How to grow the Queensland Sundews

Robert Allen (Robert.Allen@Eng.Sun.COM)
Tue, 15 Feb 1994 14:52:53 +0800

The Queensland Sundews consist of three species:
Drosera adelae, Drosera prolifera, and Drosera
schizandra. Each of these species are characterized
by broad leaves. Flowers on all species (well,
I haven't seen those of D. schizandra) are

The leaves of D. adelae are
lance shaped, between 3" and 7" long. There is
a central midrib the length of the leaf, and the
leaf is heavily glandular. The leaf petiole
is nearly nonexistant.

The leaves of D. prolifera are kidney shaped,
and are mounted atop a long thing petiole,
something like a parasol, or mushroom. Leaves
are heavily glandular. This plant is known
for developing smaller planetlets on the flower
stalk, which falls to the ground and sprouts
a new plant in a way that superficially appears
similar to that of strawberry plant "runners".

The leaves of D. schizandra are very large and
wide, upto several inches long and 2" wide. The
leaves are reasonably glandular, and there is
no noticeable petiole. The leaves of this plant
look very much like that of the common milkweed
in terms of consistency, but not as much so in
shape. On a mature plant the colorless glands
and the large leaves reminds one of a (very) small
lettuce leaf.

All three plants seem to thrive on high humidity,
cooler temps, and very low light. Of the three,
D. adelae is the easiest to grow, and D. schizandra
the most difficult. None of the plants are slow
growing if you give them the environment that they
want, but I suspect most people give them too much
light and not enough humidity.

Because the leaves are almost tissue paper thin,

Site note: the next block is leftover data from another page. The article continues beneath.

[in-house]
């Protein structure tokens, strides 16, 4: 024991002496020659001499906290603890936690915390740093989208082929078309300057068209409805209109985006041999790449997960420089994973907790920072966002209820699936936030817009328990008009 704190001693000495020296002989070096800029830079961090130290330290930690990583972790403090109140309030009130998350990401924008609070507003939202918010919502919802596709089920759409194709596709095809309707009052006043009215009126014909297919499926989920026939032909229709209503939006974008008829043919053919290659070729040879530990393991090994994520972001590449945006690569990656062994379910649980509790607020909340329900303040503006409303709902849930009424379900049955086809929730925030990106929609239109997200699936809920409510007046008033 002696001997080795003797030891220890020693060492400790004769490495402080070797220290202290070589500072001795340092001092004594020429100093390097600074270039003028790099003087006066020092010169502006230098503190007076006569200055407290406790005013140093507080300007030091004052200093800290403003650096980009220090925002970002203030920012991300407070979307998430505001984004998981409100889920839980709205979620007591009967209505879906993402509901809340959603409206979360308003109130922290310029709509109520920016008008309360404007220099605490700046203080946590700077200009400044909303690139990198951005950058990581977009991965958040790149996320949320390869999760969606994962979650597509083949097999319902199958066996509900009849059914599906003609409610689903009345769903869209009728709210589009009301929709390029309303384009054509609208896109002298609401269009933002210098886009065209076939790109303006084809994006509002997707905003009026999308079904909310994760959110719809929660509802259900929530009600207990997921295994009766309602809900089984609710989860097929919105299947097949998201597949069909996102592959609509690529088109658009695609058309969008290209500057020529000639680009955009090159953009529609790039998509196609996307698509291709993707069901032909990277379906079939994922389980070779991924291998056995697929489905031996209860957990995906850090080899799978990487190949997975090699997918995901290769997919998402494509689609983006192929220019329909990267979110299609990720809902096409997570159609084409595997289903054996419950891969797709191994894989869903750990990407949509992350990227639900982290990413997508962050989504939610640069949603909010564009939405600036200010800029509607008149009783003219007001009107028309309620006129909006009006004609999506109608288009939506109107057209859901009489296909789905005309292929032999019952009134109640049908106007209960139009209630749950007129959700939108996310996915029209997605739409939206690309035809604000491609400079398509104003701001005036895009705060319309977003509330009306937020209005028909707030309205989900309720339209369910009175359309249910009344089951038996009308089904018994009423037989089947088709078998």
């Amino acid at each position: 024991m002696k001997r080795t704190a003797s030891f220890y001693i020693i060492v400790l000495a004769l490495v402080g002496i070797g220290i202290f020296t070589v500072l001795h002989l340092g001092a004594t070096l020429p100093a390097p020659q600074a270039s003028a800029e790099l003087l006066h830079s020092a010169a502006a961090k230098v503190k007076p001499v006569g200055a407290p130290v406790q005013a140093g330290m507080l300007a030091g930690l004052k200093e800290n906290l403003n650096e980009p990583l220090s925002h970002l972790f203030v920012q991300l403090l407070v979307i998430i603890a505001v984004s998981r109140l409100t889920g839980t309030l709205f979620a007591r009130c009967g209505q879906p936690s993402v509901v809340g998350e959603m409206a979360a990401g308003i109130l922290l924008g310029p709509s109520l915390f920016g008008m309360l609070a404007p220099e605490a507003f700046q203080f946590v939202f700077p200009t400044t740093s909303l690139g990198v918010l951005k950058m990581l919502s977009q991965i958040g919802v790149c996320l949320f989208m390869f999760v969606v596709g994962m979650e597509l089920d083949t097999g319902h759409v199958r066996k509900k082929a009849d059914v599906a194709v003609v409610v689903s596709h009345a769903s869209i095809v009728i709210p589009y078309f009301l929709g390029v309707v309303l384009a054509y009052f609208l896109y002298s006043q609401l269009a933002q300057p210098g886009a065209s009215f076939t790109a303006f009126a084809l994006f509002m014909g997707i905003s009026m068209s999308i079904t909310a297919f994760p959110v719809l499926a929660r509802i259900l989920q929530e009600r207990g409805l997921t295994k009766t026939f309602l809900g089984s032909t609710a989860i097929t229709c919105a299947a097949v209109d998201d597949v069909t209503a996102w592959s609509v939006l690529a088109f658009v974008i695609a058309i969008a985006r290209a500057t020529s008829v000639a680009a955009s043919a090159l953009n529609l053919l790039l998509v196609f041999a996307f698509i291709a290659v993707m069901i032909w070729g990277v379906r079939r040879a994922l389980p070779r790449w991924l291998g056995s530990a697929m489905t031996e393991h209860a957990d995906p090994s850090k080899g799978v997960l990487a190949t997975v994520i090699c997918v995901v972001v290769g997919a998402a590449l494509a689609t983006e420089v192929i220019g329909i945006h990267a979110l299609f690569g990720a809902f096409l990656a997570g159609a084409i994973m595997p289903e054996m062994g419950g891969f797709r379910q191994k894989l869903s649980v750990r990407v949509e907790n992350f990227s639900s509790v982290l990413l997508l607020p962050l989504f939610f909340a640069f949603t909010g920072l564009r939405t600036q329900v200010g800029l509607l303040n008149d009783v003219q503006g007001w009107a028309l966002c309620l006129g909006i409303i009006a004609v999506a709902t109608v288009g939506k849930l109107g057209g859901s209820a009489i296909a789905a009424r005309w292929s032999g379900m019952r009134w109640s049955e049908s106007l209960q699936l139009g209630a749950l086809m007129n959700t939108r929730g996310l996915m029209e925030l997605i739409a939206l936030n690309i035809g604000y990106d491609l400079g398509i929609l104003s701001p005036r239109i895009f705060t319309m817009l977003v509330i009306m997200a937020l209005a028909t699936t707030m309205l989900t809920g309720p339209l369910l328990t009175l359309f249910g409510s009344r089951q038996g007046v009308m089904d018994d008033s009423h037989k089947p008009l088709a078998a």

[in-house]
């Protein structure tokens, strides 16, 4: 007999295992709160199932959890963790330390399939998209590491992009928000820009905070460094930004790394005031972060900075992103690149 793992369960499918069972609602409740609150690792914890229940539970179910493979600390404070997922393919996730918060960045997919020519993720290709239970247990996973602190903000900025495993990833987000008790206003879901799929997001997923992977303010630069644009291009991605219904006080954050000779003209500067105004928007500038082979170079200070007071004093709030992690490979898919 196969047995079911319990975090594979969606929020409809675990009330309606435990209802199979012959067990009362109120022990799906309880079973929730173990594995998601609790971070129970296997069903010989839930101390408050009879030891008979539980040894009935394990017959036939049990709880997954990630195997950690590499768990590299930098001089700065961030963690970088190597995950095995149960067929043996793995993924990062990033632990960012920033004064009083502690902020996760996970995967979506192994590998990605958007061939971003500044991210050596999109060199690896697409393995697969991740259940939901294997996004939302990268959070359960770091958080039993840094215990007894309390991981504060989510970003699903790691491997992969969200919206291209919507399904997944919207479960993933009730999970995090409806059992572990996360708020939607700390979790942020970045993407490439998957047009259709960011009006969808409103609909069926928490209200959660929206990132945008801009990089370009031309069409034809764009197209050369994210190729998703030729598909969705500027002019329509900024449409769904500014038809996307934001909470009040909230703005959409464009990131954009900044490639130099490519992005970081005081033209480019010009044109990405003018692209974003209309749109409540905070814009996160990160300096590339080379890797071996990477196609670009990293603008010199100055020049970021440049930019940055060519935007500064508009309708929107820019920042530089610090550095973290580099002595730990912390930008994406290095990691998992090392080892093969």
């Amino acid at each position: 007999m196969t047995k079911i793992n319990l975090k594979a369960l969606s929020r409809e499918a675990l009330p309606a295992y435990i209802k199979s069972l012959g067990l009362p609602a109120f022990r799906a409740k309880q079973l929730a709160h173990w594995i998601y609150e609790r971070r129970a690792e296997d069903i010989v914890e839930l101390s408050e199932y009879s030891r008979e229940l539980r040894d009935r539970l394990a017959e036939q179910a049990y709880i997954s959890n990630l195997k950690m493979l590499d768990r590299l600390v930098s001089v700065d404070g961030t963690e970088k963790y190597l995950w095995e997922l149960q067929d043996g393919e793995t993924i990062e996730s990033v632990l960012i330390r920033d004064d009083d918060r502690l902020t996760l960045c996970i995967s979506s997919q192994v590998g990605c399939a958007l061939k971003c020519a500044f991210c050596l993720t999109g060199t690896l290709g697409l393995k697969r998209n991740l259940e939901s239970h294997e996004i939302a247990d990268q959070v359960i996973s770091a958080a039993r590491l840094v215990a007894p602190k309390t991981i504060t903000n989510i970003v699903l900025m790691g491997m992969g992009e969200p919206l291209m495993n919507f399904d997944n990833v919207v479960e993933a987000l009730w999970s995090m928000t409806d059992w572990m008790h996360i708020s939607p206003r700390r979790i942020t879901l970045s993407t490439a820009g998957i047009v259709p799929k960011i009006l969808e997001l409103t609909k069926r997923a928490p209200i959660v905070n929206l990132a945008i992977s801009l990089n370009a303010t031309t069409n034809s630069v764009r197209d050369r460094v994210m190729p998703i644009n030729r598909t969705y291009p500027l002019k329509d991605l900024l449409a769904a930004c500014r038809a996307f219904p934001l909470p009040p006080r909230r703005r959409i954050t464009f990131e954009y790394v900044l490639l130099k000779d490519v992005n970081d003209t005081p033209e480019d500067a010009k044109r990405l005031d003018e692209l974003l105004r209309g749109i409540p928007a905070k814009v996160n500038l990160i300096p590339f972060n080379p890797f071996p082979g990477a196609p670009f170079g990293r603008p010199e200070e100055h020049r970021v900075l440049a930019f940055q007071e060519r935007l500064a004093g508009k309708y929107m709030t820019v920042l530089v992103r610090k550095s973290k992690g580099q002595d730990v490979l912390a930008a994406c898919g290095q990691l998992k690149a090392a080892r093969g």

it's difficult to get leaf cuttings to sprout
before the leaf rots away. Tom Johnson and Rick
Walker however gave me the secret to growing the
Queensland sundews successfully. I grow mine in
large clear glass spherical bowls. The medium is
a very lite mix of perlite and peat, perhaps
75% perlite, topped with straight peat. I've also
grown D. schizandra in straight peat topped with
live spaghnum. The roots of these plants are
reasonably thick, though not as thick as the
that of D. binata or D. natalensis. Growing in
a clear bowl, or a clear plastic cup, the roots will
sprout into new growth points where they hit the
edge of the glass and are exposed to light. This
is how I propagate these beautiful plants. I keep
the soil damp, or just barely moist, but these plants
seem to do better in well drained soils than the
soggy soils which I've seen many drosera do well in.

In terms of light, don't grow these plants in
direct sun if you want the largest leaves and
healthiest plants. I tried growing D. schizandra
under lights that were within a few inches of
the plants, and the leaves got less glandular, while
the plant cut back on growth. It wasn't happy.
D. adelae on the other hand does well in slightly
more light. I grow D. prolifera and D. schizandra
in the glass bowls I mentioned, in a northwest
facing window, in my office. The plants get a very
small number of foot candles each day, and what they
do get is from indirect light, except for maybe an hour
in the afternoon where they get some filtered direct
sun. I keep the tops of the bowls sealed to keep the
humidity up, and under this treatment my D. schizandra
is doing very well, and all of my D. prolifera plants
have dewey leaves for a change.